Progressive disclosure in learning design
Posted by Greten on 25 Feb 2019 under Tips
Progressive disclosure, also called gradual reveal, refers to several techniques in which more information is gradually disclosed to the receiver in small bits at a time.
Two of the interesting things about progressive disclosure are:
- First, it is used in several diverse disciplines from classroom teaching to user interface design, and
- Second, people are using it even if they are not aware of what it is called.
Do you remember your teacher drawing a concept map that started small, and with more nodes added to it as they deliver the lesson? Do you regularly use a software program or visit a website that instead of showing all the icons or menus to you, the interface shows only a few, with some of the icons expanding to show more options? These are examples of progressive disclosure as used in learning design and user interface design.
Why incorporate progressive disclosure to learning?
Progressive disclosure has been used in many learning materials, from teachers' lesson plans to interactive online lessons for one reason, it works.
- Progressive disclosure prevents overwhelming learners with information. The brain will find it easier to process and retain information that is presented in small bits rather than large chunk. Also, research in neuroscience shows that the brain tends to get tired of continuous focused learning after 20 minutes. Progressive disclosure provides pauses that are necessary to learn lessons that go beyond that time limit.
- Progressive disclosure provides interconnectivity to different parts of the lesson. The brain stores knowledge not as discrete units of information, but as interconnected branches of related information from both learning and experience. An example of a curriculum-wide progressive disclosure that uses the interconnectivity of knowledge is the real number system in math. When students know how to count whole numbers, they still do not know of fractions, decimal numbers, and negatives. Fraction is simply a notation that connects the learning of whole numbers to decimal numbers. When students learn negatives, they already know whole numbers and decimals, and simply regard negatives as the same numbers on the opposite side of zero. While learning these numbers, the teacher also relates these to real life quantities, such as part of a kilogram of rice or sugar for decimals, and debt and cold temperature for negatives.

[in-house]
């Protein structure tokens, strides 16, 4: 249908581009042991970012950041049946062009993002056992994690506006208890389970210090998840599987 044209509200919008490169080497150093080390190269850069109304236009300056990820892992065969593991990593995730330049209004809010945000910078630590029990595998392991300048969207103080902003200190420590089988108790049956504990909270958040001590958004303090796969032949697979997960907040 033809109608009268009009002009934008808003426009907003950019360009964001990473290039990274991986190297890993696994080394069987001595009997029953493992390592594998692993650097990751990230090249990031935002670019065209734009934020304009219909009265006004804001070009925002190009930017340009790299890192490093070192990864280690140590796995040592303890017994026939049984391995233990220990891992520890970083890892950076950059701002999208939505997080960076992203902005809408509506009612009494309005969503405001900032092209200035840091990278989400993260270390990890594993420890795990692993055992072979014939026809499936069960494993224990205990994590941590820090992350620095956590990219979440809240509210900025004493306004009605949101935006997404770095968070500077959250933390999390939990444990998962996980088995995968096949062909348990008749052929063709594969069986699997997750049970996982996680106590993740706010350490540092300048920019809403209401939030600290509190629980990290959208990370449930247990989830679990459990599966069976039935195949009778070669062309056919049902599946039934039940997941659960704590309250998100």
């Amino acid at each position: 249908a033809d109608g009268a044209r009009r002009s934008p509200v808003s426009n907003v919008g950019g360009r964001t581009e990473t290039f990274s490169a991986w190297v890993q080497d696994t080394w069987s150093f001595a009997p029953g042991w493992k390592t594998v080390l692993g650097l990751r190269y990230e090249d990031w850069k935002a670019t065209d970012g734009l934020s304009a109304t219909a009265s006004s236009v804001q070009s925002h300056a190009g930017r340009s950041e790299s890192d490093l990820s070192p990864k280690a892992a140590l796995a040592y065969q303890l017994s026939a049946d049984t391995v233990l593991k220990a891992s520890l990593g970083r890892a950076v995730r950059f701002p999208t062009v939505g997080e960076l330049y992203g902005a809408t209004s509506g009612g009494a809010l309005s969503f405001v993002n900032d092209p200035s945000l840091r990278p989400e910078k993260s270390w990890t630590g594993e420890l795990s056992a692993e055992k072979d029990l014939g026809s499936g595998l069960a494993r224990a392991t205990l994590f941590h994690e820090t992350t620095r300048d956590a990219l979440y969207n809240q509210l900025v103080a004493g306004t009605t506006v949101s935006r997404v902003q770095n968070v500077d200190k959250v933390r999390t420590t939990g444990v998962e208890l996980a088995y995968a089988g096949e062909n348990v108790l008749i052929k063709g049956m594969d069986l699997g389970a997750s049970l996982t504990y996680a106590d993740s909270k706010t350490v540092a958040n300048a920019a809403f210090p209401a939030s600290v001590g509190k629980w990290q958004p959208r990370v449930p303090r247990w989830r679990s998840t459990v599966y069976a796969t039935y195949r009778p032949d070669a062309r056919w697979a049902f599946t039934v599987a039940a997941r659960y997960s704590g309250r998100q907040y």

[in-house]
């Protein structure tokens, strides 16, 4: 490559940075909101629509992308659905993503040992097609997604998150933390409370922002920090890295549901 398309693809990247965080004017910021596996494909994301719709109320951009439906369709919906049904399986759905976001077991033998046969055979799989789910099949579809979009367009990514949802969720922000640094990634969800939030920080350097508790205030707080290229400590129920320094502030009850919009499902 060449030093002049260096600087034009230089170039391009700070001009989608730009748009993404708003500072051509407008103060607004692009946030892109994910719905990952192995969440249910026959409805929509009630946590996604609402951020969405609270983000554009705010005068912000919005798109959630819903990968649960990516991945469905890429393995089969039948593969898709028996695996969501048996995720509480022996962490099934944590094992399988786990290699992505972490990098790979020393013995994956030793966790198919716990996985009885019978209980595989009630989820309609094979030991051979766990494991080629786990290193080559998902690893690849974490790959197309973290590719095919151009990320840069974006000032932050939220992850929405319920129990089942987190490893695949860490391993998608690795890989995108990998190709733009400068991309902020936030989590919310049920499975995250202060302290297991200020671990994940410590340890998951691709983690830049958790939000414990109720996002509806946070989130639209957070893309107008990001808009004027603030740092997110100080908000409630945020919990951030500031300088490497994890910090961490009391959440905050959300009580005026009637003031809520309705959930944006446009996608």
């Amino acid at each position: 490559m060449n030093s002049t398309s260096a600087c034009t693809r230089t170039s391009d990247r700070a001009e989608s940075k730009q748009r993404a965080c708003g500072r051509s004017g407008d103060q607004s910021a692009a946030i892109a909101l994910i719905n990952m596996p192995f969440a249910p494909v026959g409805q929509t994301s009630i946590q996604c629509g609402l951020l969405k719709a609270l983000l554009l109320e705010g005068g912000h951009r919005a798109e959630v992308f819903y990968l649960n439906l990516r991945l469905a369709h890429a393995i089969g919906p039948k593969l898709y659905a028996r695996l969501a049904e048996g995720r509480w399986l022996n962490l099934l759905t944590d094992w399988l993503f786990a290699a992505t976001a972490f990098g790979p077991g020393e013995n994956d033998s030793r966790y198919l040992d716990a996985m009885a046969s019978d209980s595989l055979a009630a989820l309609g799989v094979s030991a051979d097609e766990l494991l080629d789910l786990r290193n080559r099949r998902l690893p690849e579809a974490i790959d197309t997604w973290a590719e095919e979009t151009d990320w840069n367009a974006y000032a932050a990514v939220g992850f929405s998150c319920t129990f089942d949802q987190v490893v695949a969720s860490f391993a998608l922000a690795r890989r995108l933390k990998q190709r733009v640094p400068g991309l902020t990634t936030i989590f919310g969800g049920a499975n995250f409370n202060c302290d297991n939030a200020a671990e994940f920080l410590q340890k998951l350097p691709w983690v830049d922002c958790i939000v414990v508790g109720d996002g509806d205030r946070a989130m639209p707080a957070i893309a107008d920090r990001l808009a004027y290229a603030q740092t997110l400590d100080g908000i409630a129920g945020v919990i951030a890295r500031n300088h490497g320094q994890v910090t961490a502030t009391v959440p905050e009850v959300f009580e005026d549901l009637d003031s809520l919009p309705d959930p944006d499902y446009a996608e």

- Progressive disclosure triggers emotion, making the learning likely to stay in the long term memory. Progressive disclosure accomplishes this by providing surprises and "Aha!" moments during the lesson. One way you can do this is to start teaching topics that are somehow familiar to learners and then gradually proceed to similar but more complicated topics. For example, teach that animals like dogs and chicken reproduce by sexual reproduction: the fusion of sperm cell and egg cell. Then reveal to students that certain microscopic animals, like amoebae, reproduce with the opposite process of cell fission. The manner of presentation is surprising because first, students are more familiar with dogs and chickens than amoebae, and second, it juxtaposes the fusion of sperm and egg cells with the fission of a unicellular amoeba.
What are the ways of integrating progressive disclosure to learning design?
There are different ways in which you can use the concepts of progressive disclosure to your learning module as well as your curriculum. In a single learning module, here are some of the methods of progressive reveal:
- Put related concepts or processes to consecutive slides, starting with the most familiar and ending with the most complicated. For example, put the animals involved in sexual reproduction in slide 1, the amoeba undergoing cell fission in slide 2, and so on.
- Create a large concept map but show only the part where you intend to start. Then, gradually zoom-out as you discuss more of the concepts connected to it. You can also move the concept map around to focus on its different part at a time and show the entire map near the end of the module. Another option is to start with a part of the diagram and a large white space and make the nodes appear as the narration discusses them.
- Show a diagram, but cover a part of it. Ask the learners a question that will make them think, develop a hypothesis, or try to recall previous learning or experience. Then, reveal the correct or best answer by removing the cover.
- Animate the module, or make it a video. The module reveals more information as the learner continues to watch.
The best method depends on what's suitable for your lesson topic, the medium or equipment available, and your learners.
The progressive disclosure can also be curriculum-wide; it is enforced as prerequisites. Meaning, you cannot start learning about a topic until you learned another topic. In one of the previous examples, the lesson on whole numbers is the prerequisite to learning decimal numbers, which in turn is the prerequisite to learning negative numbers.
Progressive disclosure is an integral part of the processes of teaching and learning. It makes learning easier and more interesting, it can be done in several different ways, and it can be done in both traditional classroom setting and online elearning.
- Conchar, L. (2015) "Gradual Reveal", Juice Analytics, retrieved 24 February 2019
- Interaction Design Foundation (n.d.) "Pogressive Disclosure" Interaction Design Foundation, retrieved 24 February 2019
- Malamed, C. (2009) "The Progressive Reveal", The Elearning Coach, retrieved 24 February 2019
- Pulichino, J. (2017) "The Neuroscience of Learning", Lynda.com, retrieved 26 November 2017
Last updated on 25 Feb 2019.
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